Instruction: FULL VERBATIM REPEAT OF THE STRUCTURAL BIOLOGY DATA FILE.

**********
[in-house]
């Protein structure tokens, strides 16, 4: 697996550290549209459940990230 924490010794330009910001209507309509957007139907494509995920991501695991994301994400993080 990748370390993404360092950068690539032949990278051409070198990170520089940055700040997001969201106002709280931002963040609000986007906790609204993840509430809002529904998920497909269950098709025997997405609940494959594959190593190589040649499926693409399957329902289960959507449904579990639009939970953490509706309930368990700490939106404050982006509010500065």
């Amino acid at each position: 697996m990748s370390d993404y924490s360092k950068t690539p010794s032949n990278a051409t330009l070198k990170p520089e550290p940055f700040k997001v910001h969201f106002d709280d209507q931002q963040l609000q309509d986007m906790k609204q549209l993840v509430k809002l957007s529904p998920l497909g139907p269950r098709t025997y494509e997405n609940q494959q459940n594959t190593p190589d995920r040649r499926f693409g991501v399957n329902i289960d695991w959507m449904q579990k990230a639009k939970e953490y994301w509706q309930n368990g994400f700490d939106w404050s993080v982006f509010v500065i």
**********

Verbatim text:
[in-house]
């Protein structure tokens, strides 16, 4: 697996550290549209459940990230 924490010794330009910001209507309509957007139907494509995920991501695991994301994400993080 990748370390993404360092950068690539032949990278051409070198990170520089940055700040997001969201106002709280931002963040609000986007906790609204993840509430809002529904998920497909269950098709025997997405609940494959594959190593190589040649499926693409399957329902289960959507449904579990639009939970953490509706309930368990700490939106404050982006509010500065």
């Amino acid at each position: 697996m990748s370390d993404y924490s360092k950068t690539p010794s032949n990278a051409t330009l070198k990170p520089e550290p940055f700040k997001v910001h969201f106002d709280d209507q931002q963040l609000q309509d986007m906790k609204q549209l993840v509430k809002l957007s529904p998920l497909g139907p269950r098709t025997y494509e997405n609940q494959q459940n594959t190593p190589d995920r040649r499926f693409g991501v399957n329902i289960d695991w959507m449904q579990k990230a639009k939970e953490y994301w509706q309930n368990g994400f700490d939106w404050s993080v982006f509010v500065i």